Under this theory, how long is the typical dark age? 5+ years? 10+ years? Would resellers be expected to carry stock for that long? Do they? Is this your reselling strategy?
Testing this theory, take a look at ebay/amazon/brickpicker and compare the sales volume for sets that retired 5+ years ago to sets that retired 1-2 years ago. Unless I'm missing something there is a whole lot more LEGO (and money) changing hands on recent sets...
This whole idea that no discounts on exclusives is some kind of game changer is preposterous. Profit on exclusives isn't made on the discount, it is made on the post-EOL appreciation. Anyone thinking there are fewer resellers putting away exclusives since the discount ban is deluding themselves. There just as many, if not more, resellers now as there were before the ban.
I don't like being used as a scapegoat or at least blended in with people labeled as the cause for action. I don't like that the service many of us provide is neglected by TLG now. I know I'm not a bad person even if TLG says reselling is bad. It's the right of sale, and I honestly wouldn't be doing it if TLG provided a better service for getting retired sets. Maybe if they told me they were going to remake #10179 in 3 years when I e-mailed them oh so long ago instead of trying to sell me a #7965 I wouldn't have even bothered reselling a single set, but they proved to me what I should be doing that day.
There are more people in the game, sets are staying on the market longer, and LEGO appears to be producing more of them...
This is one of the reasons I've left the business, the return on investment is no longer attractive, I would have to invest two to three times the money into inventory to get the same total dollar return each year. That much money is better used elsewhere.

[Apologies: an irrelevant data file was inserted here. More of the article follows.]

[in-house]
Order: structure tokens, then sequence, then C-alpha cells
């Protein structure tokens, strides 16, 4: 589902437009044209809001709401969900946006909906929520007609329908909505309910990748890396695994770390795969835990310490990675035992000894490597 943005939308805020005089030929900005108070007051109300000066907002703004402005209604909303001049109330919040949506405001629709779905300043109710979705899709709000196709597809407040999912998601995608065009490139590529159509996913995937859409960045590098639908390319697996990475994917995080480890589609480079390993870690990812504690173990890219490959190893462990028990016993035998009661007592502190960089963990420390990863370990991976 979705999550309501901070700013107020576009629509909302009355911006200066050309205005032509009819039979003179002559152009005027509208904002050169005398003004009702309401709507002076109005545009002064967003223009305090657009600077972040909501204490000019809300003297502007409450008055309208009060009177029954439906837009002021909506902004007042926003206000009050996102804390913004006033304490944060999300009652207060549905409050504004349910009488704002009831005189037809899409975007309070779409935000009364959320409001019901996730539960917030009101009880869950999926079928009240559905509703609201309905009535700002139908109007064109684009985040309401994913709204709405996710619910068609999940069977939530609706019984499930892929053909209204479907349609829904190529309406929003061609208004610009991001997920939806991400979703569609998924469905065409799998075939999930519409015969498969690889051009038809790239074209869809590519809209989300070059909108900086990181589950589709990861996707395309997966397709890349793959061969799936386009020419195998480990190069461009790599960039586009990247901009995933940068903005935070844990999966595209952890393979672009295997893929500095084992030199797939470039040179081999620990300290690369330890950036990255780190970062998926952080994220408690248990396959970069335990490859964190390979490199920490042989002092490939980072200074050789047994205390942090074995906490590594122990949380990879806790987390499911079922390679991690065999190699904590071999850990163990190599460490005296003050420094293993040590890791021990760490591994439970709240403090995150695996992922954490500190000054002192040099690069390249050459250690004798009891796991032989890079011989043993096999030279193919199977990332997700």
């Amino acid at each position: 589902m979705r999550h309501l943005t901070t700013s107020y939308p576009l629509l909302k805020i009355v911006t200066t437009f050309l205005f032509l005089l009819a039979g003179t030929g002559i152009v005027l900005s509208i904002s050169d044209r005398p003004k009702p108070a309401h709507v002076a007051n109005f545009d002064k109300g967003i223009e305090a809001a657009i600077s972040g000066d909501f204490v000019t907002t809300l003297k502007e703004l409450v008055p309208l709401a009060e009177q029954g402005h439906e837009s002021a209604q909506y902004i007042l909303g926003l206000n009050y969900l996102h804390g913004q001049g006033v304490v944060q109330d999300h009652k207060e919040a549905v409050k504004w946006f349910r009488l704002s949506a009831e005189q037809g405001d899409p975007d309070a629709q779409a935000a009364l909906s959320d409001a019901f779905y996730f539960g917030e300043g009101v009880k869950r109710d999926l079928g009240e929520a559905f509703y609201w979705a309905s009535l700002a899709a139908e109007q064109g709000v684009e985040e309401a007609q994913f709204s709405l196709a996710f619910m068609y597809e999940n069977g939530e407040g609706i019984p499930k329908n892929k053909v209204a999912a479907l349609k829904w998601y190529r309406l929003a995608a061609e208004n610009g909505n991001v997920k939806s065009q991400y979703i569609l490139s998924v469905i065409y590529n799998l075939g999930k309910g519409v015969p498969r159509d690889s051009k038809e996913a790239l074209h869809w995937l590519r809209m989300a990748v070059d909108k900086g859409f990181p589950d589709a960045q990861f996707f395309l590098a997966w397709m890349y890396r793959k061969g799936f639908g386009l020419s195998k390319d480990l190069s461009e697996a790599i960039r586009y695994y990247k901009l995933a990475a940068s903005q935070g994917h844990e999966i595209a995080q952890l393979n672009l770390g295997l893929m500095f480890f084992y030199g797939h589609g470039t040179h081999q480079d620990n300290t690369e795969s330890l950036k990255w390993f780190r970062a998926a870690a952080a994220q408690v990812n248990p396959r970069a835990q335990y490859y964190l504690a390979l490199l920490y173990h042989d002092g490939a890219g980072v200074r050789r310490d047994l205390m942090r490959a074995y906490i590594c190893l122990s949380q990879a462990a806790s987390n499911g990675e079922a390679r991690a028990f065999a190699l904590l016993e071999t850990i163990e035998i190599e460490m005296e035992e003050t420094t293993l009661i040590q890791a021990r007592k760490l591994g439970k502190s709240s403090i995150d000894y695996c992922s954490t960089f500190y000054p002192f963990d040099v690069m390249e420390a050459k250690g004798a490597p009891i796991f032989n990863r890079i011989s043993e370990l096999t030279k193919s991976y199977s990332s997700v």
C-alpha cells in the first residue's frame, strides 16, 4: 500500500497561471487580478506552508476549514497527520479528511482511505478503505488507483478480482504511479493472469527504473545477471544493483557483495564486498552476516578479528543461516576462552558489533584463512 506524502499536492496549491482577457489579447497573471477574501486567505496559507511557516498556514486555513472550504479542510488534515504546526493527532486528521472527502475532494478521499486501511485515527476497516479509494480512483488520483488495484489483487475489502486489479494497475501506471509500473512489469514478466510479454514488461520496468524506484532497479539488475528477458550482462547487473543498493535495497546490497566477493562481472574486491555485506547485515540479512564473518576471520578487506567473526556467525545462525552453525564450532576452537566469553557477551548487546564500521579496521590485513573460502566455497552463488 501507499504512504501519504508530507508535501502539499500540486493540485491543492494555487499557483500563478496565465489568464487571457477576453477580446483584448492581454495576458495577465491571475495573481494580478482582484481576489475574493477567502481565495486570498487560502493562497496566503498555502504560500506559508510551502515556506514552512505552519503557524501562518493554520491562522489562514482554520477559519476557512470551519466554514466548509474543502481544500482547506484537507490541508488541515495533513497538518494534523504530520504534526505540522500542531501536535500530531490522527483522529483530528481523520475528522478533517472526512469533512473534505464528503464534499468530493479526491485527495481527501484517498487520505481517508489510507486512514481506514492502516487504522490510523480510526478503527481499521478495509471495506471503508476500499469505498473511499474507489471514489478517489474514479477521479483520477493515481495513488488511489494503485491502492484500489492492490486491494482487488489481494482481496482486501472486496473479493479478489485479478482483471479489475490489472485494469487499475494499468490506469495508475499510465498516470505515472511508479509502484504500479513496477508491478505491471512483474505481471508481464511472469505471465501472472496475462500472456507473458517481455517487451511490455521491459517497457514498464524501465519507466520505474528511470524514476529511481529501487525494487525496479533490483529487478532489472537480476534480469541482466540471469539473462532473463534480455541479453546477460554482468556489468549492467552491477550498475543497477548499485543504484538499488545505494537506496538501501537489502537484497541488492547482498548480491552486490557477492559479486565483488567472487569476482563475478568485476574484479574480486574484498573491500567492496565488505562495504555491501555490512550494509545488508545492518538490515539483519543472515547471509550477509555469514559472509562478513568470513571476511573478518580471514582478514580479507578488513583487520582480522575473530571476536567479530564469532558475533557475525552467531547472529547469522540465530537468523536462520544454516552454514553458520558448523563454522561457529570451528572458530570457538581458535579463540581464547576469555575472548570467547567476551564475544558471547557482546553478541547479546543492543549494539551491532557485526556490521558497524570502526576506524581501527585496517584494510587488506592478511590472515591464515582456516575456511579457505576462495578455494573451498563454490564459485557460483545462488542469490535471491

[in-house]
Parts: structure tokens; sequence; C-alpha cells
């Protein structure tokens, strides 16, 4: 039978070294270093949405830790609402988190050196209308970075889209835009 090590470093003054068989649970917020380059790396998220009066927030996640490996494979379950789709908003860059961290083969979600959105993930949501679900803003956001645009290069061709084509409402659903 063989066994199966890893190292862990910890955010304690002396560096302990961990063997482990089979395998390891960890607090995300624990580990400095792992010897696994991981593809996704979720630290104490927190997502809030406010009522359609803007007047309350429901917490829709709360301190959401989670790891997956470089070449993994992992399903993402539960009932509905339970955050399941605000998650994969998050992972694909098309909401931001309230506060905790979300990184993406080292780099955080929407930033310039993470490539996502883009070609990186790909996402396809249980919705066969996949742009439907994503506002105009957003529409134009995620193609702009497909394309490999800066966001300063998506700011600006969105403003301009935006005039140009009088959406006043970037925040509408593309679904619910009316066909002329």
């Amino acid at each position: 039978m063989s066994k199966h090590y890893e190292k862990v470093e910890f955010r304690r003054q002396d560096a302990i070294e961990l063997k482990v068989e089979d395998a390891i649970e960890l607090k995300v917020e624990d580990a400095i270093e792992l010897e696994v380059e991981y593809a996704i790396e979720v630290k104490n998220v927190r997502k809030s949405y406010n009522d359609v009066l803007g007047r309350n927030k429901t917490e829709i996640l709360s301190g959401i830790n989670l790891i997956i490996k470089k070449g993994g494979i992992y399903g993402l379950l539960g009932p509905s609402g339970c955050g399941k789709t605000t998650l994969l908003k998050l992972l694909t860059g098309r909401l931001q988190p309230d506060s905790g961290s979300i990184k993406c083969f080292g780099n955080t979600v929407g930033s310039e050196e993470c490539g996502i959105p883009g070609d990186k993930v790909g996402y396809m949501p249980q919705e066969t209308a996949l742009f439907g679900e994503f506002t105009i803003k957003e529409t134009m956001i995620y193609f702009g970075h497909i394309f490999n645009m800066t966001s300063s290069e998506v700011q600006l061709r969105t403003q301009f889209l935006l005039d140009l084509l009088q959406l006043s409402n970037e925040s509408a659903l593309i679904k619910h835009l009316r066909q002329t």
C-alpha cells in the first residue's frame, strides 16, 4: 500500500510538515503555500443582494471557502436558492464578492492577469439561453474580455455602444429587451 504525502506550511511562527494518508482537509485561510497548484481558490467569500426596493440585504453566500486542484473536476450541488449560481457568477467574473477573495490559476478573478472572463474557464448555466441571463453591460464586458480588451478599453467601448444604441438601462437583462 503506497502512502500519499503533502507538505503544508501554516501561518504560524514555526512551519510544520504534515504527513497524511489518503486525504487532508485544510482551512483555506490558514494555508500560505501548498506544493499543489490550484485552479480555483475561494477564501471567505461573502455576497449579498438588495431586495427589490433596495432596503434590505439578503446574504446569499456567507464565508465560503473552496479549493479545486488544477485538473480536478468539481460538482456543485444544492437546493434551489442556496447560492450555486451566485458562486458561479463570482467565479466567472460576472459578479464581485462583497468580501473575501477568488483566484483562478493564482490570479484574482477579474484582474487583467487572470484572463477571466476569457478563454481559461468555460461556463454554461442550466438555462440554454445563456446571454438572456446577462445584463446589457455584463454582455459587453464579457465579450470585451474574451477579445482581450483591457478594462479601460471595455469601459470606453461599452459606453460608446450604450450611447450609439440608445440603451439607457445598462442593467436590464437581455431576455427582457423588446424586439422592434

TLG made several business decisions, one of which was to try and edge out larger resellers. Another was to produce sets for longer periods of time to push out more inventory to the market and to keep aftermarket prices down a bit. Finally, they have produced so many different sets in the past 2 years, the reason to go back and buy the older sets is almost gone now.
When I got back into LEGO, the "big sets" were fairly new and sets like UCS Falcon, TM, and GC had just retired. I missed a lot of big stuff by just a few months without knowing I had missed it, but most of it was the first or second run of "big stuff".
Now we've had several runs of big stuff, TM came and went, before that we had ET, now we have TB, and finally SOH. At some point, the idea of collecting them all is just not reasonable, there is enough "good stuff" out there that few people will spend big buys buying up retired stuff.
No one is running around paying premium prices for a 1993 used Honda Civic. :) Frankly, that is likely to be true in 20 years from now as well.
We look at classic cars and think they were all classic, but actually most are not, most classic cars are scrap metal, junk that no one cares about. You can buy a lot of older cars, even in running condition, for next to nothing.
Yes, a 1977 Corvette is going to be expensive in nice condition, but what about a 1977 Toyota Chaser?
How about a 1977 Lincoln Versailles?
1977 Chrysler Sunbeam anyone?
1977 Chrysler LeBaron?
Yea, all scrap metal, no one cares... :) In fairness, you can always find a buyer for just about anything, if you have limited supply.
The total dollars being put into 1980s sets is likely quite small compared to the total dollars put into sets retired in the past 3 years. I have no numbers or facts to back that up, but I believe it.
Profit is made on the difference between purchase price and the sale price after fees.
I assure you that my Fire Brigades that were purchased for 25% off have made me far more profit than my copies purchased at full price. :)